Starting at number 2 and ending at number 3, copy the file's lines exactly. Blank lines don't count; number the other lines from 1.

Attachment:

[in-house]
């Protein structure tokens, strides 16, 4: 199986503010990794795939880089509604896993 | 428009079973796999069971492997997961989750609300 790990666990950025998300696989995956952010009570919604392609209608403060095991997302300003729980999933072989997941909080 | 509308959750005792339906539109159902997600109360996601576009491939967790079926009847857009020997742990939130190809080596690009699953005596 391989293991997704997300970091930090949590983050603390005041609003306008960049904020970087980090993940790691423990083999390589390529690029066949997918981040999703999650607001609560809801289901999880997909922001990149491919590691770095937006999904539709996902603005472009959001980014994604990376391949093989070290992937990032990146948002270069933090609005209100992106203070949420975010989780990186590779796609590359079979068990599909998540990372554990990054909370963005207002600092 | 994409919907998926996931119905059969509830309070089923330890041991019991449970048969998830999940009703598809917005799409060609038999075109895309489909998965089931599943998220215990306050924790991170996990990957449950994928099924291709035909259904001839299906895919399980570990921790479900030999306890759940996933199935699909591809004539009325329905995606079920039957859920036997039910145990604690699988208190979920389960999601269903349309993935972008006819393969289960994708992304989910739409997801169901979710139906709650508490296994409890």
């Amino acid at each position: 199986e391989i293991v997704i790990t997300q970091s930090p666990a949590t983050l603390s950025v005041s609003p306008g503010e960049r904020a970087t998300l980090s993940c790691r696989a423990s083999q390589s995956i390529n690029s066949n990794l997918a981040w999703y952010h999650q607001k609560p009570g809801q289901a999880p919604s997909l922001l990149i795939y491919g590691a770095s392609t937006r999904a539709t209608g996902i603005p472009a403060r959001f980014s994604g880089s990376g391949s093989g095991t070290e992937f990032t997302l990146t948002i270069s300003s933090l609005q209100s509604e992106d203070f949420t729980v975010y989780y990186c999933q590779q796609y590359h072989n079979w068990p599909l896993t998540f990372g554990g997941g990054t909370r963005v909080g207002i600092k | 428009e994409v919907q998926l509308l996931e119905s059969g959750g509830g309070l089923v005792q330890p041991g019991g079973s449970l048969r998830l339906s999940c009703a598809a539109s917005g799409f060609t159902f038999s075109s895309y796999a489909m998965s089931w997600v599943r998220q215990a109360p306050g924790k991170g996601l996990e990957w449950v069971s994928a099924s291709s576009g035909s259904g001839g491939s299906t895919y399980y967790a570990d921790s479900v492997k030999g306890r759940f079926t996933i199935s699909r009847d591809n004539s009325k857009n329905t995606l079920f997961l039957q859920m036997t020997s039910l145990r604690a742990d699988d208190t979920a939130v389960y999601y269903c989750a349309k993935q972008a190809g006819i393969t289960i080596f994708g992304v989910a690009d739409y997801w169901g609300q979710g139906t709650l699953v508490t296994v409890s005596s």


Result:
């Protein structure tokens, strides 16, 4: 199986503010990794795939880089509604896993 | 428009079973796999069971492997997961989750609300 790990666990950025998300696989995956952010009570919604392609209608403060095991997302300003729980999933072989997941909080 | 509308959750005792339906539109159902997600109360996601576009491939967790079926009847857009020997742990939130190809080596690009699953005596 391989293991997704997300970091930090949590983050603390005041609003306008960049904020970087980090993940790691423990083999390589390529690029066949997918981040999703999650607001609560809801289901999880997909922001990149491919590691770095937006999904539709996902603005472009959001980014994604990376391949093989070290992937990032990146948002270069933090609005209100992106203070949420975010989780990186590779796609590359079979068990599909998540990372554990990054909370963005207002600092 | 994409919907998926996931119905059969509830309070089923330890041991019991449970048969998830999940009703598809917005799409060609038999075109895309489909998965089931599943998220215990306050924790991170996990990957449950994928099924291709035909259904001839299906895919399980570990921790479900030999306890759940996933199935699909591809004539009325329905995606079920039957859920036997039910145990604690699988208190979920389960999601269903349309993935972008006819393969289960994708992304989910739409997801169901979710139906709650508490296994409890």
């Amino acid at each position: 199986e391989i293991v997704i790990t997300q970091s930090p666990a949590t983050l603390s950025v005041s609003p306008g503010e960049r904020a970087t998300l980090s993940c790691r696989a423990s083999q390589s995956i390529n690029s066949n990794l997918a981040w999703y952010h999650q607001k609560p009570g809801q289901a999880p919604s997909l922001l990149i795939y491919g590691a770095s392609t937006r999904a539709t209608g996902i603005p472009a403060r959001f980014s994604g880089s990376g391949s093989g095991t070290e992937f990032t997302l990146t948002i270069s300003s933090l609005q209100s509604e992106d203070f949420t729980v975010y989780y990186c999933q590779q796609y590359h072989n079979w068990p599909l896993t998540f990372g554990g997941g990054t909370r963005v909080g207002i600092k | 428009e994409v919907q998926l509308l996931e119905s059969g959750g509830g309070l089923v005792q330890p041991g019991g079973s449970l048969r998830l339906s999940c009703a598809a539109s917005g799409f060609t159902f038999s075109s895309y796999a489909m998965s089931w997600v599943r998220q215990a109360p306050g924790k991170g996601l996990e990957w449950v069971s994928a099924s291709s576009g035909s259904g001839g491939s299906t895919y399980y967790a570990d921790s479900v492997k030999g306890r759940f079926t996933i199935s699909r009847d591809n004539s009325k857009n329905t995606l079920f997961l039957q859920m036997t020997s039910l145990r604690a742990d699988d208190t979920a939130v389960y999601y269903c989750a349309k993935q972008a190809g006819i393969t289960i080596f994708g992304v989910a690009d739409y997801w169901g609300q979710g139906t709650l699953v508490t296994v409890s005596s």